It is vital to note that employees have a statutory right against unfair dismissal. Capability issues arise when the ability to carry out tasks is brought to question while misconduct issues are highlighted when the employee’s behavior is considered unprofessional. The Advisory Conciliation and Arbitration Service (ACAS) outlines procedures that must be followed during dismissal. Concerning misconduct issues, ACAS notes that different individuals should conduct both the investigation and disciplinary hearing (Advisory Conciliation and Arbitration Service, 2015). After an individual is suspended for inappropriate behavior, an investigation is conducted, a disciplinary hearing is held and the affected individual is accorded the right to appeal. It is vital to note that when addressing capability issues, the employer must focus on employee improvement. This is accomplished through the provision of training, support, and the implementation of specific changes in the workplace. In addition, performance appraisals, coaching, and mentorship facilitate the development of specific skills.

The Employment Rights Act 1996 stipulates that employees have the right to fair treatment. The employer is tasked with the responsibility of proving that the dismissal was fair and the reason was justified. Fair dismissals must meet specific criteria to be considered legal. The five fair reasons for dismissal include misconduct, capability, redundancy, statutory illegalities, or a substantial reason that can be defended in court. Constructive dismissal refers to a situation where an employee is forced to leave their job as a result of the employer’s conduct. Reasons for constructive dismissals include sudden and unexplained demotions or nonpayment of salaries.

Serious Discipline and Grievance Hearings

It is vital to note that employees have a statutory right to be accompanied for serious disciplinary or grievance hearings. These include situations where a formal warning has been presented to the employee, the employer has decided to take disciplinary action, or during an appeal hearing (Advisory Conciliation and Arbitration Service, 2015). Employees must be given ample time to prepare their defense and to choose an individual to accompany them during the proceedings. The law stipulates that employees can be accompanied to hearings by a colleague, an official appointed by a trade union, or a union representative. The employer must accept the worker’s request to be accompanied during hearings. It is vital to ensure that the request is reasonable and takes into consideration the prevailing circumstances (Advisory Conciliation and Arbitration Service, 2015). There are no time restrictions for an employee’s request to be accompanied in any of the aforementioned scenarios. The law creates a provision for the employee’s companion to sum up, the case and respond on the worker’s behalf when addressing pertinent issues about the case.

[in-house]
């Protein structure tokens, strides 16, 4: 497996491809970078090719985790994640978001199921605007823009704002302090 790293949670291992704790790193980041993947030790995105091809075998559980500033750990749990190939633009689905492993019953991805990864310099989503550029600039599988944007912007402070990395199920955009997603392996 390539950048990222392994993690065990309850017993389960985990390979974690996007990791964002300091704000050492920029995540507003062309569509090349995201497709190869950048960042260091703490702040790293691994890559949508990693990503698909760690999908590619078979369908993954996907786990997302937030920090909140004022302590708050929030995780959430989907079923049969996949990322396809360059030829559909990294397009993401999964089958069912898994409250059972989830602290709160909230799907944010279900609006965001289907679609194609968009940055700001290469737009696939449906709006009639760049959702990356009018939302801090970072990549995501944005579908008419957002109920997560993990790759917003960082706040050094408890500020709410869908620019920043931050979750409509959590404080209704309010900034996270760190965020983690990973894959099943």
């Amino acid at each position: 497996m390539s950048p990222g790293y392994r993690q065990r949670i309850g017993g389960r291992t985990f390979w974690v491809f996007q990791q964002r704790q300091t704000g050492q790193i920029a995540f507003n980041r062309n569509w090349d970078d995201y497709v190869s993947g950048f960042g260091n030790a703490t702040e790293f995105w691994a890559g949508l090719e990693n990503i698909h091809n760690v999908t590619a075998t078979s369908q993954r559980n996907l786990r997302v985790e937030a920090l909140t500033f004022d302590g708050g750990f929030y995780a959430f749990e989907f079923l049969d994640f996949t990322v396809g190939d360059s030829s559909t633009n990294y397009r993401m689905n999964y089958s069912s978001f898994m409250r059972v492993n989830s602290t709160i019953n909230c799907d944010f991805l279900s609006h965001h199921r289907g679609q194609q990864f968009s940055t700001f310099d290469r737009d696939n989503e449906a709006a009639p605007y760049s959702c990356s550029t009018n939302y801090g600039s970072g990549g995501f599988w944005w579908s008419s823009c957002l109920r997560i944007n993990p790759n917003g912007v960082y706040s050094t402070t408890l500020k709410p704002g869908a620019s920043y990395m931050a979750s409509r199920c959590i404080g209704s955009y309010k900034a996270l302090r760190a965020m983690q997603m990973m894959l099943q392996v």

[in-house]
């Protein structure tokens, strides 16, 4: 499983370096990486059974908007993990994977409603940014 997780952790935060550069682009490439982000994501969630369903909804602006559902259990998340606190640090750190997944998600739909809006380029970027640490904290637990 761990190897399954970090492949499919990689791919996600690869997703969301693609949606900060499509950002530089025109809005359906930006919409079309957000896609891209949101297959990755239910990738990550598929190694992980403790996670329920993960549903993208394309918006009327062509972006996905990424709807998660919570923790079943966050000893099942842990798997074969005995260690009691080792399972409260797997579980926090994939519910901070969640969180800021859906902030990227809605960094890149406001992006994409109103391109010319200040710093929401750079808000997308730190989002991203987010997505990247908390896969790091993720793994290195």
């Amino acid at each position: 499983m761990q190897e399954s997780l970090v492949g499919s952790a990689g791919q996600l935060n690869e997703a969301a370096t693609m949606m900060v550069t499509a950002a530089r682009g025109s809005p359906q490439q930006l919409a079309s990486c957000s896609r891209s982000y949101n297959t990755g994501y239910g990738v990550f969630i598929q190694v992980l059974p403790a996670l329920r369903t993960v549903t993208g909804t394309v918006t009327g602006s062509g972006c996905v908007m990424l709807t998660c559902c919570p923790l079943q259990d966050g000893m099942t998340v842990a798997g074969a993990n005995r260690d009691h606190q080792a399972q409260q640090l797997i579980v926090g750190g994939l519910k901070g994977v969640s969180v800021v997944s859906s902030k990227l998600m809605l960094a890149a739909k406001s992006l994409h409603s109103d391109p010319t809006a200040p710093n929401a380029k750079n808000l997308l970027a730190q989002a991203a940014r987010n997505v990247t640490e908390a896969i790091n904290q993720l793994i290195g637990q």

Reference List

Advisory Conciliation and Arbitration Service (2015) Code of practice on disciplinary and grievance procedures | Acas.

Advisory Conciliation and Arbitration Service (2021) Handling a TUPE transfer

Almond, P. and Esbester, M. (2018) ‘Regulatory inspection and the changing legitimacy of health and safety, Regulation and governance, 12(1), pp. 46–63. doi: 10.1111/rego.12155.

Caponecchia, C. and Wyatt, A. (2021) ‘Defining a “Safe System of Work”’, Safety and health at work, 12(2), pp. 1–13. doi: 10.1016/j.shaw.2021.07.001.

Chartered Institute of Personnel and Development (2021a) Working hours & time off work.

Chartered Institute of Personnel Development (2021b) Pay Fairness & Pay Reporting .

Equality and Human Rights Commission (2021) Article 11: Freedom of assembly and association

Fagan, C. and Rubery, J. (2018) ‘Advancing gender equality through European employment policy: The impact of the UK’s EU membership and the risks of Brexit’, Social Policy and Society, 17(2), pp. 297–317. doi: 10.1017/S1474746417000458.

Fell, E. and Dyban, M. (2017) ‘Against Discrimination: Equality Act 2010 (UK)’, The European Proceedings of Social & Behavioral Sciences, 19, pp. 188–194. doi: 10.15405/epsbs.2017.01.25.

O’Brien, S. B. (2020) ‘Reasonable responses versus proportionality in employee dismissal cases : A comparison between the Employment Rights Act 1996, s 98(4) and the Equality Act 2010, s 13(2), s 15(1)(b), and s 19(2)(d).’, The Student Journal of Professional Practice and Academic Research, 2(1), pp. 1–86.

Scottish Law Commission (2018) Report on Review of Contract Law: Formation, Interpretation, Remedies for Breach, and Penalty Clauses.

UNISON (2017) Trade Union Victimization